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Mena managers believe now is the time to ‘buy-in’, says says S&P


Fund managers in the Middle East and North Africa (MENA) region believe the worst is over and now is the time to buy in, according to Standard & Poor’s Fund Services in its latest review of the region.

Fund managers point to the high oil price, a fiscal surplus in most countries in the region and attractive valuations as evidence for this optimistic point of view.

“Most managers have moved on from highlighting the low historic correlation between this region and the rest of the world and have shifted their emphasis to valuations and growth potential at a time when the fundamentals offered by the Western world are far from compelling,” says S&P fund analyst, Roberto Demartini.

Fund managers believe that the rescheduling of the Dubai World debt in September 2010 was the catalyst for future growth. The teams at ING and Vision, for example, are becoming more positive on Dubai although they put it down primarily to bottom-up stock selection.

“Managers agree it is no longer a top-down call and the view surrounding Dubai companies is increasingly driven by fundamentals,” says Demartini. “Even some of the real estate plays, such as Emaar Properties, are coming back into fashion, although for very different reasons from the past, as managers point to the company’s potential to pay an attractive dividend yield now that its growth spurt is over.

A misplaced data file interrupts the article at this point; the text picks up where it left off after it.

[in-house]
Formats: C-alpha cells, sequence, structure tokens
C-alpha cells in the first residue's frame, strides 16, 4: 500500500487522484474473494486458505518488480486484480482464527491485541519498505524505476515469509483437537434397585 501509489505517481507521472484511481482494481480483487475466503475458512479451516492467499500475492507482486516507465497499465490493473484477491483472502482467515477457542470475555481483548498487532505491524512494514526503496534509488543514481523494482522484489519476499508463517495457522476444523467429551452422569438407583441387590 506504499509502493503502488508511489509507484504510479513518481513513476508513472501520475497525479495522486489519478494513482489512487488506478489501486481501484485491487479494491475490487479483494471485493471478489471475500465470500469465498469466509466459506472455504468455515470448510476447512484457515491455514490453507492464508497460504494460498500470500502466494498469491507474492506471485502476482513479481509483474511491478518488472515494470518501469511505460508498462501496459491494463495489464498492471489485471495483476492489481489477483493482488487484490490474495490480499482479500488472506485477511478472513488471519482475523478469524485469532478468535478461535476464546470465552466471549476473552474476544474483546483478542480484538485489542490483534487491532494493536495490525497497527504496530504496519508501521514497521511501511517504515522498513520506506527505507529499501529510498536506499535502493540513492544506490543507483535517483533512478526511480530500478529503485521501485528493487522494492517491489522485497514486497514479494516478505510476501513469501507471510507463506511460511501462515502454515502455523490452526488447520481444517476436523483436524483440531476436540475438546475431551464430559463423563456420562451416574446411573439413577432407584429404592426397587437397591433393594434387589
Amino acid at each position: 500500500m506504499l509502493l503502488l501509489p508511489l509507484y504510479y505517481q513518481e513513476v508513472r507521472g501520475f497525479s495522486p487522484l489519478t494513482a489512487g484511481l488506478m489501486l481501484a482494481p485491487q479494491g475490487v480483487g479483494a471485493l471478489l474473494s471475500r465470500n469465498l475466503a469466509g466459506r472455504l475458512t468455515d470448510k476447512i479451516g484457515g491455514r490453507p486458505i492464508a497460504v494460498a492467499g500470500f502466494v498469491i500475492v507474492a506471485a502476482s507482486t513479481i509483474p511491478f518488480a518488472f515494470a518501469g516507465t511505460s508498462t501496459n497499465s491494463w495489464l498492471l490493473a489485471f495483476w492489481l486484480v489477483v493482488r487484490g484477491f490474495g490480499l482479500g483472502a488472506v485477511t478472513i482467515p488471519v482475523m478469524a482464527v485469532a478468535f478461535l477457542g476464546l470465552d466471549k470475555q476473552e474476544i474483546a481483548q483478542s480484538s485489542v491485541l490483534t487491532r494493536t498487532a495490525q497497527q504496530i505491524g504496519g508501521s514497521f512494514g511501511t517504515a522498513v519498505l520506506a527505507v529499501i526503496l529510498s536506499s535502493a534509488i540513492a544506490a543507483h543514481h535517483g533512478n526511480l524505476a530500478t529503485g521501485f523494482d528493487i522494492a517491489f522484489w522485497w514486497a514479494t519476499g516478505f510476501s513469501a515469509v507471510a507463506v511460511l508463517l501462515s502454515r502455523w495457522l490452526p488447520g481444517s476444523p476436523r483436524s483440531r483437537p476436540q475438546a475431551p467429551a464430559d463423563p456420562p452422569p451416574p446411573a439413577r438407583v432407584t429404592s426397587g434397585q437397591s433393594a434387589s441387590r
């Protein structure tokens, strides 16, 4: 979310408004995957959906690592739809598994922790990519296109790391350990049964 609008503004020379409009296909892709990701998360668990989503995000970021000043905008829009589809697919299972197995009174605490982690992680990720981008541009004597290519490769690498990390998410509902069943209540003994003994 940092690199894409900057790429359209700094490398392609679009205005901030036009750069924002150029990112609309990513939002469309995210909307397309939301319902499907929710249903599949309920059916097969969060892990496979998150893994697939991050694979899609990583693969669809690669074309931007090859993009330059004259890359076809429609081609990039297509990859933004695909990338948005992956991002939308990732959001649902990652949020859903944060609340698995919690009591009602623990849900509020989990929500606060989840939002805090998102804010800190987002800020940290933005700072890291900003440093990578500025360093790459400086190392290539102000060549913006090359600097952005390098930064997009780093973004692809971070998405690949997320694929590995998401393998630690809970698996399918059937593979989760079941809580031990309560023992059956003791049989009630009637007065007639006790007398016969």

“All managers we interviewed for our review like Saudi Arabia, the only country in the region with a sizeable population, strong resources and sufficient choice in terms of companies available to buy".

Qatar also continues to feature highly, although most managers have taken some profits this year. “Good fundamentals and strong reserves are enough, in most managers’ eyes, to offset the fact that Qatar is actually a very small country with an extremely limited population and a stockmarket that counts only a handful of liquid companies," says Demartini.

Fund managers also pointed out that the upcoming World Cup in Qatar would support infrastructure spending. Oman is also a fairly small market, but managers highlight how its fundamentals are becoming more favourable, as the country has managed to lower its marginal cost of oil production. This should support further investment. Elsewhere, expectations on Bahrain remain fairly subdued, and Kuwait remains the subject of debate. “On balance, most fund managers are willing to give it the benefit of the doubt,” says Demartini.

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